Elize de Wit of Freddy Hirsch had prepared the ingredients to make the droëwors, and the trolley contained bowls of spices, including crushed chillies, ground pimento, ground and crushed coriander, and ground nutmeg.  Elize has a great sense of humour, and played a trick on us, in having a container with meat pieces she had labelled as donkey, horse, zebra, and beef, the colour of the meats looking very different, and some having a very strong smell.  Later on she admitted that all the meat samples were beef, but the ‘zebra’ was in fact pork!  She talked us through the essence of making droëwors, to prepare us for making our own.  We were allowed to add as many spices as we wanted to, and hinted that a few drops of Stellenbosch Hills red wine would add to the taste.  Each one of us received a cooler box with a 1 kg packet of meat and a small packet of fat. She explained that most droëwors is made with a 80% meat/20% fat ‘blend’.  She emphasised that the use of  ‘body fat’ is ideal, in preference to ‘kidney fat’, which gives one’s palate a furry feel. The meat (she recommended forequarter, and chuck specifically) and the fat is minced with an old-fashioned mincer, twice minced making it even finer.  One has the choice of two casings, a natural sheep’s intestine (which they sell at their shop downstairs), or artificial casings.  One must cut out the veins and glands before mincing the meat. Alternatively one can buy the ready-minced meat, and get a machine which gets the mince into the casing.  This can be quite a tricky and time-consuming job, as one person must turn the handle, and feed the mince into the casing, while another person must hold the machine so that it stands still on the surface.  Anel Grobler of Spit or Swallow had fun making her wors!  The end result looks less attractive than one is used to seeing when the droëwors has been air dried for three days, going dark in colour once dried.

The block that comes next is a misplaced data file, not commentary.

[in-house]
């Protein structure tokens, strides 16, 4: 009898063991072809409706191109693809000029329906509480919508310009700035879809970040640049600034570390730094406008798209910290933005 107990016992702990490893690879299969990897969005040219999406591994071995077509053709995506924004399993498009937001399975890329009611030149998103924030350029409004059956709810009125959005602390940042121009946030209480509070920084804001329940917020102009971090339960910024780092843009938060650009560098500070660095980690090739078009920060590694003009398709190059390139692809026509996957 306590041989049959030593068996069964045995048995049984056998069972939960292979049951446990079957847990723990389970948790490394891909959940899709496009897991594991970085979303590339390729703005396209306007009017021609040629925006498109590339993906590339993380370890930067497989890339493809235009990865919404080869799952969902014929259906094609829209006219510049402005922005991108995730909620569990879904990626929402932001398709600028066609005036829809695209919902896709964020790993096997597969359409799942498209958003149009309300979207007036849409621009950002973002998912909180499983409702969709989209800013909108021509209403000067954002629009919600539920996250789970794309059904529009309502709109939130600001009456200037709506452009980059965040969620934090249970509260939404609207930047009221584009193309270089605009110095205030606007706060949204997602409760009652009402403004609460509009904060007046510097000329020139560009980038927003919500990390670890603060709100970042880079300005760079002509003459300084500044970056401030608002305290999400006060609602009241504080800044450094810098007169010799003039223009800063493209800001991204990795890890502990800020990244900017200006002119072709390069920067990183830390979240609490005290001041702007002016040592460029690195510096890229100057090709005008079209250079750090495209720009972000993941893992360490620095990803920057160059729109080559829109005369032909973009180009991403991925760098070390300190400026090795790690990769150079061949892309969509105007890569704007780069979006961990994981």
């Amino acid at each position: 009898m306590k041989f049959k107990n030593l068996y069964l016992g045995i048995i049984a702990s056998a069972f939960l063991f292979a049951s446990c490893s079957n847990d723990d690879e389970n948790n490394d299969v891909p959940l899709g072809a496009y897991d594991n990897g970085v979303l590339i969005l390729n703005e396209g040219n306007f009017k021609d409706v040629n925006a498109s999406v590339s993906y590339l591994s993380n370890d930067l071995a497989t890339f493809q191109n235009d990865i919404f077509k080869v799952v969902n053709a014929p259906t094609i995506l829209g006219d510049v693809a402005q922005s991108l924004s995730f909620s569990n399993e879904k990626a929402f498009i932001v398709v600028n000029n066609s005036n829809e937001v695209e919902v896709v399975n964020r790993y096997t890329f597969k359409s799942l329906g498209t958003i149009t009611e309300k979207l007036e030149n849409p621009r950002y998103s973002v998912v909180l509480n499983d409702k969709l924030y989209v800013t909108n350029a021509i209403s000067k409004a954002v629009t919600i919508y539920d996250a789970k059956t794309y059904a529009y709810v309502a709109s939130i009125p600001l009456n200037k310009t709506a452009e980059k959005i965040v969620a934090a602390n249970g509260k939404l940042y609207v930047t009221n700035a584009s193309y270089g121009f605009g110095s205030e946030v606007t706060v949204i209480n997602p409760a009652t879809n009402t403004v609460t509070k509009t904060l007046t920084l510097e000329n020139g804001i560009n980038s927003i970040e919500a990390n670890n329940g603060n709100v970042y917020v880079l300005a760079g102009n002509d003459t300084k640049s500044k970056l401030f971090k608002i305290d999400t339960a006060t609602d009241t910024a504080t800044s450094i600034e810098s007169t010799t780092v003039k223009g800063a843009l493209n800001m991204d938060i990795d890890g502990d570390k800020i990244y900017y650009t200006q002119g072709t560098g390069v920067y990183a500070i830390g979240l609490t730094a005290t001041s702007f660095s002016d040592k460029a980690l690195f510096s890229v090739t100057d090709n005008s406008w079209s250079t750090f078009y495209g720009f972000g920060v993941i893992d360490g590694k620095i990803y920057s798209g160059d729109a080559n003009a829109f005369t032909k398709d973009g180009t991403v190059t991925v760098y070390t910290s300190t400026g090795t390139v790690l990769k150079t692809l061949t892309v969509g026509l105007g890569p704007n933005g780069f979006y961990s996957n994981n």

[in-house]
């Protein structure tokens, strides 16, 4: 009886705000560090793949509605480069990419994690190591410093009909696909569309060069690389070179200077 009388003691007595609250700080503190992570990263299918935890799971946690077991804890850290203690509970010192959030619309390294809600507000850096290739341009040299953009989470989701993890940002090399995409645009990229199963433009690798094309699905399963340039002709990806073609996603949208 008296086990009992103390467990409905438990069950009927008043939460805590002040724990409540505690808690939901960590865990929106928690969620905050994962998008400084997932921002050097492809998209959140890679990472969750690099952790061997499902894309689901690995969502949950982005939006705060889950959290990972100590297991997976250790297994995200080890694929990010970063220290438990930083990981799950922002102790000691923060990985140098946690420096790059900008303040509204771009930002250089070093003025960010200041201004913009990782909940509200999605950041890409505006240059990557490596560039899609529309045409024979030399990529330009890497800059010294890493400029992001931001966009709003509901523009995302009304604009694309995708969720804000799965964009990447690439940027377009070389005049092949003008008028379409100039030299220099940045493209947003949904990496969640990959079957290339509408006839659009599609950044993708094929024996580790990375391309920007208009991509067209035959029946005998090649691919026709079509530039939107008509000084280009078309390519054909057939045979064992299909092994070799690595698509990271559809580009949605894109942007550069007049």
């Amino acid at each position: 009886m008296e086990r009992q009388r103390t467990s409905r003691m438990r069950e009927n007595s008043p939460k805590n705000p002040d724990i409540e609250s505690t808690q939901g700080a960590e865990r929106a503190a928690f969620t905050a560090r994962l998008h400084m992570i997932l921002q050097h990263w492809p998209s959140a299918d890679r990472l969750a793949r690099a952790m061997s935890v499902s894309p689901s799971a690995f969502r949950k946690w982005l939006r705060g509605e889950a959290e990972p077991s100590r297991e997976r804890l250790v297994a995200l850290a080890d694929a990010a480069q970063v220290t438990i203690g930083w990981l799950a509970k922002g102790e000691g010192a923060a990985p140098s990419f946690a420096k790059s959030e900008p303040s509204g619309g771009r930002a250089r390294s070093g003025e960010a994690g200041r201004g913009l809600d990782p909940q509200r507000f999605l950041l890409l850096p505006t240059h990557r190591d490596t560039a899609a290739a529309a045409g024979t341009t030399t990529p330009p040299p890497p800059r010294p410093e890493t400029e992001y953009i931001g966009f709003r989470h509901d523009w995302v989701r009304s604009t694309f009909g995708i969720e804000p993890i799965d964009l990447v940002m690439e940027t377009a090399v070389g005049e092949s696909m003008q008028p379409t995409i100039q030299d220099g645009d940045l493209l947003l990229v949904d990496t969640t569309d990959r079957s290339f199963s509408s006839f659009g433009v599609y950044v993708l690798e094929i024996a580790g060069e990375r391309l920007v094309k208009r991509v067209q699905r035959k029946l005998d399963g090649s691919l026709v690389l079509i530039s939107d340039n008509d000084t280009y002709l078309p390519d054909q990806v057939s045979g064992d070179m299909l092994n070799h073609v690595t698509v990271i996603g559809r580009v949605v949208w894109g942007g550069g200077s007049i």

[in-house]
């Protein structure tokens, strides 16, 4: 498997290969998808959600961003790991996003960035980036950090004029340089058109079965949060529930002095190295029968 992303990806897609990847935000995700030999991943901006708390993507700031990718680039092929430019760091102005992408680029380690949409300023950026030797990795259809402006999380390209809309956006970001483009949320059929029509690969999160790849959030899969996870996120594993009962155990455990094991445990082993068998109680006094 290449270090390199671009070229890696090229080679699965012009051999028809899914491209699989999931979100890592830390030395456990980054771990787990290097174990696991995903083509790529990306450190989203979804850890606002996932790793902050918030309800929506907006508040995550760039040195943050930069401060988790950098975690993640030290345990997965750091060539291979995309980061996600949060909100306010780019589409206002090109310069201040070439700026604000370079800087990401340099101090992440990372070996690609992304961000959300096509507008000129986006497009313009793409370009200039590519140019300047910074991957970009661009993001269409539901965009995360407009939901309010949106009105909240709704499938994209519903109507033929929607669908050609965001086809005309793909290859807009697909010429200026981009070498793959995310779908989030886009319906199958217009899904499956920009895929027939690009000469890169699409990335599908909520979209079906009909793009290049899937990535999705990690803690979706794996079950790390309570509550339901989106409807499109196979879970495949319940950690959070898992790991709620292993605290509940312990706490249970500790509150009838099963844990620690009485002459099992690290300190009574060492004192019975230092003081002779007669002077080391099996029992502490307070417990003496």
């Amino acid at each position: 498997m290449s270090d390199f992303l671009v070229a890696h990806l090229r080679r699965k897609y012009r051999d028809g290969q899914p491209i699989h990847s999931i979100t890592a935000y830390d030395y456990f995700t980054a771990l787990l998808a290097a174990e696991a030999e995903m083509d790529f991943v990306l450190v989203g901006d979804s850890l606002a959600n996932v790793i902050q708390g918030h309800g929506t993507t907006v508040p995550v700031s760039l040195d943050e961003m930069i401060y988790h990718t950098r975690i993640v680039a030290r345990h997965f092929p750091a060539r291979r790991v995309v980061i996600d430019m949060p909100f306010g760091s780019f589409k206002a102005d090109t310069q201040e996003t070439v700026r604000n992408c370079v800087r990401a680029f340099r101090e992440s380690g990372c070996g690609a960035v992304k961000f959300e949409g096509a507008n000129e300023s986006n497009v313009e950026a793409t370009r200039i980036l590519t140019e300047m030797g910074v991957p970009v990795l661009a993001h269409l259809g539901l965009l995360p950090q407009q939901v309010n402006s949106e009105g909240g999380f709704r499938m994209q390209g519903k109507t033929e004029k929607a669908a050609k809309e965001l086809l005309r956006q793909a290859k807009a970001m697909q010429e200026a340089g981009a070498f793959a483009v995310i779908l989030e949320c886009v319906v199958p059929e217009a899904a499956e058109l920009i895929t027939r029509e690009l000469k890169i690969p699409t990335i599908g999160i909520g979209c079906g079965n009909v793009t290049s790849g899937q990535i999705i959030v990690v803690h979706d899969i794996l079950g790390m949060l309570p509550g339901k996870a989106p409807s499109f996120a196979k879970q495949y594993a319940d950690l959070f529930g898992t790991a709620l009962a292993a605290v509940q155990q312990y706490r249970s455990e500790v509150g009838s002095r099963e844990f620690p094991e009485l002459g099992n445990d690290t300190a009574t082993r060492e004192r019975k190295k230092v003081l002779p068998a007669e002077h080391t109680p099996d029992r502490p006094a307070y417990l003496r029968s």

We were served a light lunch in the staff canteen, and each dish (pizza slices, a cheese pie, bacon rolls, and paté sandwiches) had droëwors in it. The company feels less corporate than one would expect, and some of the passages are named after spices (e.g. Coriander Avenue), with attractive collages of spice photographs.